Do any of you remember that series? In BC it was largely shown on the public “Knowledge Network”. I always found it really fascinating to see the original footage. You can actually Buy it on DVD now.
I bring it up because the name reflects what I believe is our current situation. After the end of WWII we could say that there were wars going on in the world, even the Cold War, but it didn’t really affect us personally. This is because we were always seperated either politically, geographically, socially, or mentally from the strife going on. Very rarely did it affect the day-to-day lives of ordinary citizens in North America, Europe and other affluent nations.
As a new threat to the affluent, western world emerged in the form of Islamic extremism our reality of perpetual ignorance slowly changed. The first bombing of the World Trade center was a signal that no longer was simple tyranny and power a motivation to kill and strike terror, but rather, a deep jealousy perhaps, or disgust, or insecurity about the indominable position of power that the Western developed world has over the rest. No longer were thoughts of dominating people the motivating force behind an enemy. Instead it was our own affluence, and success, and excess as a society that was under attack.
The US was the brunt of the first wave of these attacks… first on the WTC, then on the Kobar towers and USS Cole. All were motivated for the same reason, perpetrated by the same people.
On 9/11 the war entered a new phase. No longer was simply the US, as the leader and role model of modern affluence, the target. Yes they again faced the brunt, but the attack was truly international in cause and effect. The modern world was suddenly jolted into the realization that *they* were the targets of these Islamic extremists as well. It was their lifestyle that was under attack. Thus when the US declared it would retaliate against the Taliban regime in Afghanistan the world united and supported that action to this day.
I bring all of this up because I was confronted today on my position on the war in Iraq. I was told “I can’t complain” because my country “didn’t participate” in the war in Iraq.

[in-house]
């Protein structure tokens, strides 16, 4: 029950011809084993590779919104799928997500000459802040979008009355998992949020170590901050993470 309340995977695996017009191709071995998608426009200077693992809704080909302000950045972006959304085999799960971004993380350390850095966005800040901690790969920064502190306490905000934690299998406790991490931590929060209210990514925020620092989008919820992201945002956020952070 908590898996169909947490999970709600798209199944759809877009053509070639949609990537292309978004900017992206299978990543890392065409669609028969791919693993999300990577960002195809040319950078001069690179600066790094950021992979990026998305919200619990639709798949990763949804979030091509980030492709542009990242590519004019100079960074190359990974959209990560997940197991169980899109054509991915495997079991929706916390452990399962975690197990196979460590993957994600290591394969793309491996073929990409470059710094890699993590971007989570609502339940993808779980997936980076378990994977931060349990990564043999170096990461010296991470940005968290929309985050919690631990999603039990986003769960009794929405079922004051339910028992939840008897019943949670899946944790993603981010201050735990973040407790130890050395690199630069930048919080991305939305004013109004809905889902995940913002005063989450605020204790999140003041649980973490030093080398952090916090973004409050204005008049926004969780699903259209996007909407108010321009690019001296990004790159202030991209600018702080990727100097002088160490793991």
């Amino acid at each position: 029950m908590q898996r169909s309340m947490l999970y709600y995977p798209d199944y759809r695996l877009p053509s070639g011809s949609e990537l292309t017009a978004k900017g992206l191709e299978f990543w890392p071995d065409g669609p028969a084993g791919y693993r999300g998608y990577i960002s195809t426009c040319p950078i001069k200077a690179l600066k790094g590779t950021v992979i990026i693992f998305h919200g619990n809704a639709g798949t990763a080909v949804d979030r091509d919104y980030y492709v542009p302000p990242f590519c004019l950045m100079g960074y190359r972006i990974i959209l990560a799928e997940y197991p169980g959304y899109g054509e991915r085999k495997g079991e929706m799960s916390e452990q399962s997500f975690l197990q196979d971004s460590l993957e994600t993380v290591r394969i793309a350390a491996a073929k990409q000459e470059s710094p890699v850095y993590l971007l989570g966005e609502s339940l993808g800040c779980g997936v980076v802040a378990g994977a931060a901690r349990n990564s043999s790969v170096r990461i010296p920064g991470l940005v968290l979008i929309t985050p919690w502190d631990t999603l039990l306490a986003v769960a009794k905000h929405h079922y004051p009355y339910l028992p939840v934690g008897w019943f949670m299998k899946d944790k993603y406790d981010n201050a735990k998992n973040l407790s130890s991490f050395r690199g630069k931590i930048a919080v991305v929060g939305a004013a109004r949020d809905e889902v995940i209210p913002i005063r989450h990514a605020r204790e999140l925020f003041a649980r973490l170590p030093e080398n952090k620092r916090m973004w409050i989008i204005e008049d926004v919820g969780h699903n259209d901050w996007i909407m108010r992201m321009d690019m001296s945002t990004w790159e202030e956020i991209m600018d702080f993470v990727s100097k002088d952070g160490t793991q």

I believe this person to be taking this view because he is still accustomed to the past where wars were fought in other lands, across the sea, and only affected those directly involved. That is no longer the case. We now see that every action we take has a reaction. After 9.11 we had the bombings in Indonesia which killed 100s of Australians. Why? Because they were young, affluent, and each one symbols of the success of the western world.
The case was made for the Iraq war on the basis of an imminent military threat and a possible threat of our new enemies aquiring weapons from Saddams regime. Whether those assertions were true are now a moot point… what matters was that this was not the proper reaction to our new enemy. This was an old response to a very new, very different problem.
Again, this new World War is not based on power, or a desire to conquer others. Rather, it is based on ideologies and emotion. We have seen that pan out as attacks in Madrid before their election, continued attacks against western governments in SE Asia and Indonesia, continued kidnappings of westerners in Iraq, and most recently, uprising in Thailand.
These are all part of the same war and as such affect us all no matter what our position on a single issue.
The Awakening of the world public to the realities of this war after 9/11 meant they understood what needed to be done in order to rectify it. It was accepted that the gap between the have and have nots in the world must be narrowed. That nagging issues like the Palestinian conflict must be solved and that human rights and freedoms *must* be fought for and enforced equally, rather than simply based on political convenience and opportunity.
While there is a military component to this war that must be fought (ie. the capture of AQ leaders and destruction of other Islamic extremist infrastructure) the meat of the battle must be an emotional and ideological one. That is why the Iraq war in its’ current form, is actually having the opposite effect. It is strengthening our enemy not only because we are providing them, literally, with ammunition but also because emotionally we are turning people against us and dividing our own ranks. We are giving reason, motivation to our enemies and we are dividing ourselves into very distinct, very hostil camps.
As in the first two World Wars, the only way to win this war is to show a united front. But the mechanism is very different. We cannot win it militarily. We must win it emotionally. We must create an environment that will not alienate groups. We must prevent jealousy, distrust and anger.
That is why I feel I can complain about the situation in Iraq. Because it is part of this new war, a war that I must deal with and that we all must find a way to bring to a good conclusion.
As with any war, there is an ebb and flow. We’ve recently had set backs, but I believe there is an opportunity now to change the course.
More on that in another article.